Groundwater is in contact with surface water. However, traditionally, groundwater and surface water used to be considered as separate water resources (Winter, 1998). Because of that, management of groundwater and surface water resources poses a risk of allocating the same water twice in the water budget (Geosciences Australia, 2013). Not only two resources are in close contact rather they do interact. So, Winter (1998) considered groundwater and surface water as a single resource.
Surface water commonly is hydraulically connected to ground water, but the interactions are difficult to observe and measure (Winter, 1998). Interaction depends upon understanding the effect of topography, geology and climate of the groundwater flow system (Toth, 1970). Besides that, biotic factors are also responsible for the interaction (Sophocleous, 2002). Because of the complexity, the study of groundwater and surface water interaction has been studied for more than a century. The study was started using analytical method developed by Boussinesq (1877). Still today, study of groundwater-surface water interaction is the most common topic of research studying stream-aquifer interaction (Winter, 1995). In spite of difficulties observing and measuring the interactions directly, different techniques have been developed understanding the interaction. For example, measurement of hydraulic heads, temperature of water in the aquifer etc.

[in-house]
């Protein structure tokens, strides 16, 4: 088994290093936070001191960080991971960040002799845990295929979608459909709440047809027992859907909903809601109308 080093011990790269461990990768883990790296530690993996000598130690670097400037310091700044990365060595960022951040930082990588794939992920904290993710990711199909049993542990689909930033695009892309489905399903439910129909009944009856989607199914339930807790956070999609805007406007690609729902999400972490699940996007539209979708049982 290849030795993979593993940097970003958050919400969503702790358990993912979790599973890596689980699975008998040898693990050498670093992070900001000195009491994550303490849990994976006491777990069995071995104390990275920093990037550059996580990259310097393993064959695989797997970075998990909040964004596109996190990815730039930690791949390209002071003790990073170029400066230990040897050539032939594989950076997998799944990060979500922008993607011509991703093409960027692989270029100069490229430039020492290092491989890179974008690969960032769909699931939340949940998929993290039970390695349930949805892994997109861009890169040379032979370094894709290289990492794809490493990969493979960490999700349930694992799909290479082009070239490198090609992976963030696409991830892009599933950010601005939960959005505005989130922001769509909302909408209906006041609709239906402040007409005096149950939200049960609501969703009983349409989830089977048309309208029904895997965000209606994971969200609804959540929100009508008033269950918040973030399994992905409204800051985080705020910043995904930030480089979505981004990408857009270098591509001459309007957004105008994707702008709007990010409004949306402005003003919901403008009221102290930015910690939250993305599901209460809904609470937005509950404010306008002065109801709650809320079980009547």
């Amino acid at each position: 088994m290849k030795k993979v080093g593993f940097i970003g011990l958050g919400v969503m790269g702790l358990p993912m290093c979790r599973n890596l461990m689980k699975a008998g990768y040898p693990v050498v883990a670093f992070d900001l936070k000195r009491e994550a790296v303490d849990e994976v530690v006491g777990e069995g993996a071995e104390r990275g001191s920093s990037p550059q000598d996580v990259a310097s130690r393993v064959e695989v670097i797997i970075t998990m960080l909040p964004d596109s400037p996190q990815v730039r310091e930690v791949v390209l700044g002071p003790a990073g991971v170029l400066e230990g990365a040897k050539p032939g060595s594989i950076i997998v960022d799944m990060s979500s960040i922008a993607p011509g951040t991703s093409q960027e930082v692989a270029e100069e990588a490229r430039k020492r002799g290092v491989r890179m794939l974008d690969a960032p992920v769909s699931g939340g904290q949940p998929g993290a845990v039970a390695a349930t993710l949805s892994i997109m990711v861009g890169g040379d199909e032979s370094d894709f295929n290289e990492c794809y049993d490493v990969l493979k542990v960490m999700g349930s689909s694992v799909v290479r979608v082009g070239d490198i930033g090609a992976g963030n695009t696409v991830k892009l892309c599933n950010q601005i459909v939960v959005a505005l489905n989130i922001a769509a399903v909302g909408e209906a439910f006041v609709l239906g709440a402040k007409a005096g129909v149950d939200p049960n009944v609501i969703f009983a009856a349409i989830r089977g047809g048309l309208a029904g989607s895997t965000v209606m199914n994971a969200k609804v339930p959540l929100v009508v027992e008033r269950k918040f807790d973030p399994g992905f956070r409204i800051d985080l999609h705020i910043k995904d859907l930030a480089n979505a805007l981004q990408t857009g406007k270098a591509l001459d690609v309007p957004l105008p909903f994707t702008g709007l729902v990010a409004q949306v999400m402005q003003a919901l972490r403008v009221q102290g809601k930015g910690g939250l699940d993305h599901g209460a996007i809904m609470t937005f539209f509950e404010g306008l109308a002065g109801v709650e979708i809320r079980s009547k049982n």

The study of groundwater-surface water interaction is not limited to methods related to physical properties of aquifer but it is rather extended to chemical and numerical methods and some have even taken a statistical approach to quantify interaction. Statistical methods like Principal Component Analysis (PCA) and end-member mixing analysis (EMMA) was applied with major ion chemistry and the stable isotopes of water and of dissolved inorganic carbon estimate mixing proportion among three sources (Hooper and Shoemaker, 1986; Doctor, 2006, Solis, 2007). Guggenmos et al. (2011) concluded that the multivariate statistics can be used as a rapid method to identify groundwater-surface water interaction at a regional scale using existing hydro-chemical dataset. The chemical approach measures degree of connectivity between the aquifer and the surface water using chemical and isotopic tracers from surface water, shallow aquifer, deep aquifer as well as rain water (Katz, 1997, Negrel et al., 2003, Baskaran et al., 2009). The common practice in measurement of interaction is using linear mixing models to partition two sources with a single isotopic signature or three sources with two isotopic signatures (Phillips and Gregg, 2001). Krabbenhoft (1990) concluded that the stable isotope method provides a way to integrating the spatial and temporal complexities of the flow field and thereby offer an alternative to the traditional time and labor intensive methods using seepage meters and an extensive piezometer network. Another approach...